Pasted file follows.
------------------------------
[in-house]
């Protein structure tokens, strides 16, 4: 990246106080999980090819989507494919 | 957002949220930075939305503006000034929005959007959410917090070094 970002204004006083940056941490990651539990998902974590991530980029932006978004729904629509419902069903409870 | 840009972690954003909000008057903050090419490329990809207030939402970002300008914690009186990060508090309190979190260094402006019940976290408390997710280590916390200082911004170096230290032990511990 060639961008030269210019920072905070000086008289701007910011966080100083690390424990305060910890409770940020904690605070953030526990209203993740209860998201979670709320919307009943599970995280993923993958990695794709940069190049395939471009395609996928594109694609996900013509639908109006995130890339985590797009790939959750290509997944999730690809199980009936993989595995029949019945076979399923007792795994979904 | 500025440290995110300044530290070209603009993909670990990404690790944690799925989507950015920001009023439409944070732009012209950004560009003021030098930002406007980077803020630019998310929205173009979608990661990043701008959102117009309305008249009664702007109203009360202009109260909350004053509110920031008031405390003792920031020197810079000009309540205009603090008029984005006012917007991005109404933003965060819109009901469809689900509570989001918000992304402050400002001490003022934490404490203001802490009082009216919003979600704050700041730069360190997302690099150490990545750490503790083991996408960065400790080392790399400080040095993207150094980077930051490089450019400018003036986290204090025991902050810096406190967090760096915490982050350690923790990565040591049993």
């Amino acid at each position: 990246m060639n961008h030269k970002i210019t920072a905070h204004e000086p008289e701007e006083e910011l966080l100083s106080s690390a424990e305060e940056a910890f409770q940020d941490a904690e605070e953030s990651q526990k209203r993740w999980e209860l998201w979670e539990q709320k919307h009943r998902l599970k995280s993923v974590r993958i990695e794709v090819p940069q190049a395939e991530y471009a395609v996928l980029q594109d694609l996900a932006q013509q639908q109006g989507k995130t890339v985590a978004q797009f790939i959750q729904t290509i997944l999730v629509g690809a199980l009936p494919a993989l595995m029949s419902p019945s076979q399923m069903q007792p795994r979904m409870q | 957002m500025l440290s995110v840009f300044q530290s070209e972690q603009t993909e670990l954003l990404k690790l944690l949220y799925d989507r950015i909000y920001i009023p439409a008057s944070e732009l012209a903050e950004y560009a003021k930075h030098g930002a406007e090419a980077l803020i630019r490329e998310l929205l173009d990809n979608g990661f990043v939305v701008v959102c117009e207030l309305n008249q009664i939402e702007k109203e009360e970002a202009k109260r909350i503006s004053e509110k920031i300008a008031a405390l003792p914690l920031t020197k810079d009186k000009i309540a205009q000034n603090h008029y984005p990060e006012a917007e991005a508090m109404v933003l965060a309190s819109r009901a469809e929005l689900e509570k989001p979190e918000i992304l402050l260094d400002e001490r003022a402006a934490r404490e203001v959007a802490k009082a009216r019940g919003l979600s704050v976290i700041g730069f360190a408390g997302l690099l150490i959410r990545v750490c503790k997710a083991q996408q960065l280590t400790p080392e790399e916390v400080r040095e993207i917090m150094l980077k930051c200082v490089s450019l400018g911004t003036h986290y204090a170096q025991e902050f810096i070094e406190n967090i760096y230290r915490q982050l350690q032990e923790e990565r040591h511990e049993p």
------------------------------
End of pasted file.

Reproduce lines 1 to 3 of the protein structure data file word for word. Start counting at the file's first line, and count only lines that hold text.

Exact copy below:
[in-house]
């Protein structure tokens, strides 16, 4: 990246106080999980090819989507494919 | 957002949220930075939305503006000034929005959007959410917090070094 970002204004006083940056941490990651539990998902974590991530980029932006978004729904629509419902069903409870 | 840009972690954003909000008057903050090419490329990809207030939402970002300008914690009186990060508090309190979190260094402006019940976290408390997710280590916390200082911004170096230290032990511990 060639961008030269210019920072905070000086008289701007910011966080100083690390424990305060910890409770940020904690605070953030526990209203993740209860998201979670709320919307009943599970995280993923993958990695794709940069190049395939471009395609996928594109694609996900013509639908109006995130890339985590797009790939959750290509997944999730690809199980009936993989595995029949019945076979399923007792795994979904 | 500025440290995110300044530290070209603009993909670990990404690790944690799925989507950015920001009023439409944070732009012209950004560009003021030098930002406007980077803020630019998310929205173009979608990661990043701008959102117009309305008249009664702007109203009360202009109260909350004053509110920031008031405390003792920031020197810079000009309540205009603090008029984005006012917007991005109404933003965060819109009901469809689900509570989001918000992304402050400002001490003022934490404490203001802490009082009216919003979600704050700041730069360190997302690099150490990545750490503790083991996408960065400790080392790399400080040095993207150094980077930051490089450019400018003036986290204090025991902050810096406190967090760096915490982050350690923790990565040591049993």
């Amino acid at each position: 990246m060639n961008h030269k970002i210019t920072a905070h204004e000086p008289e701007e006083e910011l966080l100083s106080s690390a424990e305060e940056a910890f409770q940020d941490a904690e605070e953030s990651q526990k209203r993740w999980e209860l998201w979670e539990q709320k919307h009943r998902l599970k995280s993923v974590r993958i990695e794709v090819p940069q190049a395939e991530y471009a395609v996928l980029q594109d694609l996900a932006q013509q639908q109006g989507k995130t890339v985590a978004q797009f790939i959750q729904t290509i997944l999730v629509g690809a199980l009936p494919a993989l595995m029949s419902p019945s076979q399923m069903q007792p795994r979904m409870q | 957002m500025l440290s995110v840009f300044q530290s070209e972690q603009t993909e670990l954003l990404k690790l944690l949220y799925d989507r950015i909000y920001i009023p439409a008057s944070e732009l012209a903050e950004y560009a003021k930075h030098g930002a406007e090419a980077l803020i630019r490329e998310l929205l173009d990809n979608g990661f990043v939305v701008v959102c117009e207030l309305n008249q009664i939402e702007k109203e009360e970002a202009k109260r909350i503006s004053e509110k920031i300008a008031a405390l003792p914690l920031t020197k810079d009186k000009i309540a205009q000034n603090h008029y984005p990060e006012a917007e991005a508090m109404v933003l965060a309190s819109r009901a469809e929005l689900e509570k989001p979190e918000i992304l402050l260094d400002e001490r003022a402006a934490r404490e203001v959007a802490k009082a009216r019940g919003l979600s704050v976290i700041g730069f360190a408390g997302l690099l150490i959410r990545v750490c503790k997710a083991q996408q960065l280590t400790p080392e790399e916390v400080r040095e993207i917090m150094l980077k930051c200082v490089s450019l400018g911004t003036h986290y204090a170096q025991e902050f810096i070094e406190n967090i760096y230290r915490q982050l350690q032990e923790e990565r040591h511990e049993p």